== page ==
Published May 27, 2008
HOUMA, La. – Police in this town wouldn't cut a break for a barber who ran afoul of an obscure law barring him from working Sundays and Mondays.
Clyde Scott had opened his shop May 19 just to trim up a few students getting ready for their graduation ceremony when an officer gave him a citation.
A law on the books in Houma for decades bars barbers from working Sundays, Mondays, any of several holidays and even the day after Labor Day.
"I didn't know it existed," said Scott, 32, who has owned Clippas barbershop for about two years. "It's crazy."
Parish Council Clerk Paul Labat said he didn't know exactly how long the law has been on the books, but that it dates to the years before the parish and city governments merged in 1981. "It's still an active law," he told The Courier of Houma.
Houma police spokesman Lt. Todd Duplantis said police discovered the ordinance after receiving complaints about people loitering outside the barbershop, and an officer was instructed to issue a summons. Duplantis said it was the first time he had heard of such a ticket being written in his 23 years with the department.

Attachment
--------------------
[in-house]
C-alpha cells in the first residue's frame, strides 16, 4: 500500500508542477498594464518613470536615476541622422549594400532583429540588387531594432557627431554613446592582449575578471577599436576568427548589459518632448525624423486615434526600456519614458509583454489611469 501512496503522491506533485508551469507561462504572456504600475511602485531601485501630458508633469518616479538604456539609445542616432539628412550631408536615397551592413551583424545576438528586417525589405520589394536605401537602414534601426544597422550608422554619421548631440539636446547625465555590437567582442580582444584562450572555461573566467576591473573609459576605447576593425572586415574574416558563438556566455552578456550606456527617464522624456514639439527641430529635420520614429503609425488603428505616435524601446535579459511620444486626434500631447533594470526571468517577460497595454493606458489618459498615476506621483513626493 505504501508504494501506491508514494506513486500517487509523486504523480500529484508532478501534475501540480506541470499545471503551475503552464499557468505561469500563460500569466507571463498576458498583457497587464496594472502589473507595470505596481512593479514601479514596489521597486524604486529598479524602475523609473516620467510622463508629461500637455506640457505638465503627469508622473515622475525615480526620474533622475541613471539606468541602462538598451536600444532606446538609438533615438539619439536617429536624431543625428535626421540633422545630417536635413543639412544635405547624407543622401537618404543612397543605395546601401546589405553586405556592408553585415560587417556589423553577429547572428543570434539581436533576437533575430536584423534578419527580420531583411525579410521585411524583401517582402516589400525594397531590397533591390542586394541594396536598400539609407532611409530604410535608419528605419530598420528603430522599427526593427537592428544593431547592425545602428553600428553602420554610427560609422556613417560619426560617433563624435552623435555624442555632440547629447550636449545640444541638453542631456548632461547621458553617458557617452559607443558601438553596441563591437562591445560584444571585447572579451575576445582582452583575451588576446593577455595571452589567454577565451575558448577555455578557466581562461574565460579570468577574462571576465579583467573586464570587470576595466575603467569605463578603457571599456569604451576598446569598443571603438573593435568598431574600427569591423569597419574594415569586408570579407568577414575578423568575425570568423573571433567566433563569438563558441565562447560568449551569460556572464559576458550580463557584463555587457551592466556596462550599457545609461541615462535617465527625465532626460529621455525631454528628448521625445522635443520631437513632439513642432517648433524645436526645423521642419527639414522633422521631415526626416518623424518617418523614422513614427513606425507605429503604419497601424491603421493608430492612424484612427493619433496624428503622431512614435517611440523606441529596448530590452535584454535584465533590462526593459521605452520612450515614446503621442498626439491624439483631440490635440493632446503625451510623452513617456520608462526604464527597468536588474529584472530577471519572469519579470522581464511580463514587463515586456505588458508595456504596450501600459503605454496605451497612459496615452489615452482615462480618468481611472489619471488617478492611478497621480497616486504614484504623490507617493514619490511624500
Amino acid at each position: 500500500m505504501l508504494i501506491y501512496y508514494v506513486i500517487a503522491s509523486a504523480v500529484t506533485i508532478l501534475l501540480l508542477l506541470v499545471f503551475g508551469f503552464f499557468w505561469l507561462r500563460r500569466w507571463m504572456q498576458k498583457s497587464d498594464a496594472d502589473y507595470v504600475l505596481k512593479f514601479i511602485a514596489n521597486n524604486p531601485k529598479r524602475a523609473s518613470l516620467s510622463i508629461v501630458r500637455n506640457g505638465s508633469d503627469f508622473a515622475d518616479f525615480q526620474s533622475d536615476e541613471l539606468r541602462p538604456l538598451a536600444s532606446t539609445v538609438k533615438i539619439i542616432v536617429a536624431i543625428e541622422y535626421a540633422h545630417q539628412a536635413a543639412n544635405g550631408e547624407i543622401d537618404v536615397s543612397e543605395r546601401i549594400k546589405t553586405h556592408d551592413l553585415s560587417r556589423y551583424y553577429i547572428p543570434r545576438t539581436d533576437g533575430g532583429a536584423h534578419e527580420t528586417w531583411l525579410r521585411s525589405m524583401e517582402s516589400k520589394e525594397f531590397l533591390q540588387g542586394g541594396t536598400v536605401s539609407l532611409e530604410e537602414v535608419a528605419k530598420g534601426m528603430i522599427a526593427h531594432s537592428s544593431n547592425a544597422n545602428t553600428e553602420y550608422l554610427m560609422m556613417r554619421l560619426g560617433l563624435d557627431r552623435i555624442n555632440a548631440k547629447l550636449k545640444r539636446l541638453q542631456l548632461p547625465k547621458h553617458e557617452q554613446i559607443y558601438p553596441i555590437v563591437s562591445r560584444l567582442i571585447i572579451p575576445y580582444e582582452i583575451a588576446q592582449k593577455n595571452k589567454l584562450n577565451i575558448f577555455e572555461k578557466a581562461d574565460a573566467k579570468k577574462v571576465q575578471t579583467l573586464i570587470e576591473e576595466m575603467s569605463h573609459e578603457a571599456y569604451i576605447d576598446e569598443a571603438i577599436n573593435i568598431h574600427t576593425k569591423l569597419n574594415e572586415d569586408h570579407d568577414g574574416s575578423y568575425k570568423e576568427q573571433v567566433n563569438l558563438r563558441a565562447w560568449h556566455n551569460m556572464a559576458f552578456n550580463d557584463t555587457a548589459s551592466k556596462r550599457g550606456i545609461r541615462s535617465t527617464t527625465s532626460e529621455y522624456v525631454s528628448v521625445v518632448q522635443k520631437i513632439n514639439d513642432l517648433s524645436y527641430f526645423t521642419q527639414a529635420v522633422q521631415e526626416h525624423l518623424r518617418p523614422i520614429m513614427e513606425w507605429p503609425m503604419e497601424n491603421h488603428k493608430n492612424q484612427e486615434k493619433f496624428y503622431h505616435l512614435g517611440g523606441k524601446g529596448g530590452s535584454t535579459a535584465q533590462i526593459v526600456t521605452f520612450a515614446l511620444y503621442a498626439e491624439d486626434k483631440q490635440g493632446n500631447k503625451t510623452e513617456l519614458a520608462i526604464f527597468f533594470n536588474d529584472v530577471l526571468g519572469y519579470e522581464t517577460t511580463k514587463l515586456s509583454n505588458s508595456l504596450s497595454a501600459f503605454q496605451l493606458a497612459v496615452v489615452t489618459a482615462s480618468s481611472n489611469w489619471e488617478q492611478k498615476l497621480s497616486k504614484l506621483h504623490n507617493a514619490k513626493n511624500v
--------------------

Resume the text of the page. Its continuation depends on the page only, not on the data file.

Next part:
District Attorney Joe Waitz Jr. won't be prosecuting the case. In fact, he's asking the parish council to repeal the law as unconstitutional.
"It's our job to prosecute criminals, not barbers," he said.
James Adams, president of the Louisiana Board of Barber Examiners, the state licensing agency for barbers and their shops, said he thinks the law is a vestige of "strong-arm" tactics used by a barber's union in the 1950s and '60s.
"I'm surprised such a law is still on the books," he said.